Most Floridians are familiar with the categorization of hurricanes as defined by the Saffir-Simpson Hurricane Scale; Category 1 is the weakest and Category 5 is the strongest. Any serious storm under the Category 1 speed minimum is a tropical storm or tropical depression.
There is always a danger that people don’t take a storm seriously because it’s just a Category 1, which they equate with “weak.” That’s a somewhat dangerous way to think about hurricanes. Any hurricane, even a Category 1, should still be taken seriously.
To reach Category 1 on the Saffir-Simpson Hurricane Wind Scale, a storm needs to sustain at least 74 mph winds, which is enough to damage roofs, siding and gutters. Trees can be toppled (sometimes onto houses or cars or into roads) and create dangerous situations. Power is also likely to be lost in areas affected by Category 1 storms, especially where it makes landfall.
Category 2 (96 mph to 100 mph) pose similar risks, just with a larger scale of damage. Power could potentially be knocked out further across the affected area.
Category 3 (111 mph to 129 mph) and higher are all considered “major” hurricanes by the National Hurricane Center. This is where even well-built houses can sustain structural damage and electricity can be knocked out for days or weeks.
Category 4 (130 mph to 156 mph) and Category 5 (157 mph or higher) can leave people isolated for days or weeks due to fallen trees and power lines blocking emergency personnel from quickly reaching affected areas. The NOAA says it’s possible for areas to be left uninhabitable for months due to loss of power, destroyed or obstructed roads and a total loss of basic services.
It’s worth noting that peak 1-minute sustained wind speed – the measure by which category is determined per the Saffir-Simpson Scale – usually drops by a full category once a storm reaches roughly a kilometer inland. If a storm makes landing as a Category 3 it will likely be at Category 2 speeds a half a mile or so inland.
NOAA uses the example of Hurricane Wilma in 2005. It made landfall in Florida as a Category 3, but Miami-Dade, Broward and Palm Beach Counties likely experienced Category 1 or 2 conditions once the hurricane reached them four hours later.
The wind scale was developed by meteorologist Bob Simpson and wind engineer Herb Saffir. They came up with the scale in the early ‘70s.
Simpson was the director of the National Hurricane Center from 1967 through 1973. He knew the dangers of hurricanes firsthand, surviving through a 1919 hurricane in Corpus Christi (his family had to swim three blocks to shelter at a nearby courthouse).
The main purpose of the scale was to help decision makers and residents gauge their response to an incoming storm. The scale’s main drawback is that it just measures wind.
Although wind strength is sometimes indicative of the severity of factors like rainfall and storm surge, there’s not exactly a direct, consistent correlation between these other hurricane attributes and wind intensity.
When Hurricane Maria made landfall in Puerto Rico the highest 1-minute sustained windspeed clocked in at 200 mph (well over the Category 5 threshold). The island’s power grid had already been devastated weeks earlier by Hurricane Irma (nearly 80,000 islanders were still without power when Hurricane Maria made landfall).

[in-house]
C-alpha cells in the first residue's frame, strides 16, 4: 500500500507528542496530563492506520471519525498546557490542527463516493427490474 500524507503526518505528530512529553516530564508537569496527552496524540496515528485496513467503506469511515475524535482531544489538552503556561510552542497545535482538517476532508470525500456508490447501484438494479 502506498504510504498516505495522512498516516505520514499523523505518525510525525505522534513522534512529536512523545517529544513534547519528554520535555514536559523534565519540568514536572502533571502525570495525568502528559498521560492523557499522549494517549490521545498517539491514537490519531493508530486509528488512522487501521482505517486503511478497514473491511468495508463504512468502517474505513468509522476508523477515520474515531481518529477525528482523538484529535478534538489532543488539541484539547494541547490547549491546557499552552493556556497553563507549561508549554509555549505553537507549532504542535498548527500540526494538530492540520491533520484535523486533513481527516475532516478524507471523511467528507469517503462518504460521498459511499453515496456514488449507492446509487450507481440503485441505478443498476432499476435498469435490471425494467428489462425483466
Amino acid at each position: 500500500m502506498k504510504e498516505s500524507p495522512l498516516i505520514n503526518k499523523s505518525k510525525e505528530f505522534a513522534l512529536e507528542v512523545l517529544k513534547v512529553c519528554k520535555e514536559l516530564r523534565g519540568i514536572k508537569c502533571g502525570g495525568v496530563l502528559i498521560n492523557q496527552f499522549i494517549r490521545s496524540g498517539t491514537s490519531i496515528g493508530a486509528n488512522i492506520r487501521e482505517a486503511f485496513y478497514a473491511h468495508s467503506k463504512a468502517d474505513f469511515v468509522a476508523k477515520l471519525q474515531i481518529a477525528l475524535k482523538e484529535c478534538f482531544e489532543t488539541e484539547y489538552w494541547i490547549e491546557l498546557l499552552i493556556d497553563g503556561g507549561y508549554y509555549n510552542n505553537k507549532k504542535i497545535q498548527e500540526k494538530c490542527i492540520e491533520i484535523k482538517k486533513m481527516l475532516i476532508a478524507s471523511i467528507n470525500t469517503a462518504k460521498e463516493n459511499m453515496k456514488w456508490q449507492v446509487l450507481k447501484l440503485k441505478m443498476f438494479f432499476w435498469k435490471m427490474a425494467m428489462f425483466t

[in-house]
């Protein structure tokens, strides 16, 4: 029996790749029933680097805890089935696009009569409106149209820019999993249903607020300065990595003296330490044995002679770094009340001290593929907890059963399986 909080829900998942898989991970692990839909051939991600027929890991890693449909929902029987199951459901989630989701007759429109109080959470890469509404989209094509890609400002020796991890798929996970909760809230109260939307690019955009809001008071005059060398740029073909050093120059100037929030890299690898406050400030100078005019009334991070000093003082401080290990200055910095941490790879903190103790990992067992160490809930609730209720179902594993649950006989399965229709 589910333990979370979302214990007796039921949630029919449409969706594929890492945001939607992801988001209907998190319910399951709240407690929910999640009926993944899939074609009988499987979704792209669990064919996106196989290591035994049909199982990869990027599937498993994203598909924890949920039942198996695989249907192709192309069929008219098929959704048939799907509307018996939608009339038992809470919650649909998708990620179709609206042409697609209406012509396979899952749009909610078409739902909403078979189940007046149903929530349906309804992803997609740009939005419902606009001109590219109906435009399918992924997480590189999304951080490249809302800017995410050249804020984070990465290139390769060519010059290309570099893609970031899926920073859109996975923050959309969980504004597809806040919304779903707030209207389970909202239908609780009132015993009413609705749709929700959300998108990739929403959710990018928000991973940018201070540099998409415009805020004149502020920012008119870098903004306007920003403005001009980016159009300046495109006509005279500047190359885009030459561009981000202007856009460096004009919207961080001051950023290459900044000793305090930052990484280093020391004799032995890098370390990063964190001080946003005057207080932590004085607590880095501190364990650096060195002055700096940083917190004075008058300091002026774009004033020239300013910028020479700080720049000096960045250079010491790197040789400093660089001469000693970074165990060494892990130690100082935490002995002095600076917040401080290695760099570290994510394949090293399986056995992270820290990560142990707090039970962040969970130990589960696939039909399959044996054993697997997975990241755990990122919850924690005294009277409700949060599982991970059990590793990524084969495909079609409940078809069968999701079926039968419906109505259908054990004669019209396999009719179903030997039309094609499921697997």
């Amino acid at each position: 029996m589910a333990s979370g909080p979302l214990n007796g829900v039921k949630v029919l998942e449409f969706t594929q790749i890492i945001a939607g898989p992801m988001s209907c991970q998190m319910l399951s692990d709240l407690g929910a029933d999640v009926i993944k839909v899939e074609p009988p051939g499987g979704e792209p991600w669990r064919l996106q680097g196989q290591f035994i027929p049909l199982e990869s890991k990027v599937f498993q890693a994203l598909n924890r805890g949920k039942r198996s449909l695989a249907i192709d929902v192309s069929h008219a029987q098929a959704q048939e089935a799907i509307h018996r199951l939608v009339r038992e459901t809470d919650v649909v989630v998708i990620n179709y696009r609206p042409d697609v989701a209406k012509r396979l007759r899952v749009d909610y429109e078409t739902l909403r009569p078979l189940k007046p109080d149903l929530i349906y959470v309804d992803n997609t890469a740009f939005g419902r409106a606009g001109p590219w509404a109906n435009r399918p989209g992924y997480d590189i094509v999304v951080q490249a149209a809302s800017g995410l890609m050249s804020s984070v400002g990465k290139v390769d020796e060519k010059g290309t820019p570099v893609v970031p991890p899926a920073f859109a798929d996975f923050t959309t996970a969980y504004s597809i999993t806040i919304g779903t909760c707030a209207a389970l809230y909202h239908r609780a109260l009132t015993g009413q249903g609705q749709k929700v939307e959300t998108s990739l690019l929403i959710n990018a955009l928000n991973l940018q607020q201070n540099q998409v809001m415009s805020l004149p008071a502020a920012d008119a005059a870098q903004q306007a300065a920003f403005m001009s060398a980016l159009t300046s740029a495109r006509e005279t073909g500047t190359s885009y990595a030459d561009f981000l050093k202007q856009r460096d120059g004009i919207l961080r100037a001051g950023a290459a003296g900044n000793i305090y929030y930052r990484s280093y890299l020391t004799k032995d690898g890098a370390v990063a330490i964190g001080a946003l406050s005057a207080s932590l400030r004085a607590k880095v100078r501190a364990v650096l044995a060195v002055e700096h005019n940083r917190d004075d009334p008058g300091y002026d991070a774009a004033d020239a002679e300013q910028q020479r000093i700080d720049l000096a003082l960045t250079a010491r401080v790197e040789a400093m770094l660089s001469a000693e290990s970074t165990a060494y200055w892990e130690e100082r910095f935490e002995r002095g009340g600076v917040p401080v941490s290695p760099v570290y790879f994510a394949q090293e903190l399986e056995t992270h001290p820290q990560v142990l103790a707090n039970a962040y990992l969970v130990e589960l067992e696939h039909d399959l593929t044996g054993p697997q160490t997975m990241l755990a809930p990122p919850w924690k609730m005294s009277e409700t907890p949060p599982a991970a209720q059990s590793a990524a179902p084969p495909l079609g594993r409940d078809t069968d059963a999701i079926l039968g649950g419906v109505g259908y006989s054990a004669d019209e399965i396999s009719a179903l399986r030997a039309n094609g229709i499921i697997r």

Hurricane Maria essentially finished what Hurricane Irma started, knocking over roughly 80 percent of the island’s power poles and leaving the island’s nearly three and a half million residents without power for the next year. (The government claimed the last neighborhood without power had electricity restored 328 days after Hurricane Maria’s landfall.)
Hurricane Opal (Category 4, max sustained windspeed recorded at 150 mph) snapped about 5,000 power lines, knocked over 1,200 telephone poles and took down roughly 4,000 trees just in the Atlanta metro area. About 2.6 million residents lost power – some of them for up to a week after the storm. Some homes on Okaloosa Island in the Florida Panhandle were under three to 10 feet of storm surge.
Hurricane Andrew (Category 5, max sustained winds recorded at 175 mph) is still considered the most destructive hurricane to make landfall in Florida. When Floridians think of Category 5 storms, they’re often using Hurricane Andrew as a reference.
The roughly 1.2 million Floridians that evacuated ahead of Hurricane Andrew created what still might be the largest traffic jam in the state’s history. That storm knocked out power for about 1.4 million people, and it’s believed to have left approximately 177,000 people in Louisiana, Florida and the Bahamas temporary homeless.
Major hurricanes can also have significant destructive impacts on local environments. Andrew leveled about 70,000 acres of trees in the Florida Everglades and is estimated to have killed about 182 million freshwater fish.
Smaller hurricanes aren’t without risks. Hurricane Sally (Category 2, max sustained windspeed recorded at 105 mph) landed between Pensacola, Florida and Mobile, Alabama in September 2020 and is blamed for the deaths of eight people. Although it made landfall in a relatively sparsely populated section of the Gulf Coast, it is still estimated to have caused $5 billion of damages, in part due to the tornadoes it spawned. Tiger Point in Santa Rosa County is estimated to have received 36 inches of rain and Belleview in Escambia County got inundated with 30 inches of rain. Pensacola, one of the few metro areas to be heavily impacted by Hurricane Sally, saw 5.6 feet of storm surge flooding and 24 inches of rain.
These smaller storms on the Saffir-Simpson Hurricane Wind Scale, like Hurricane Sally, are easy for some people to dismiss because they seem weaker by comparison, but they can be equally dangerous for homes and businesses in their path.
Any named storm, whether it’s Category 1 or Category 5 – or even a tropical storm – should be taken seriously.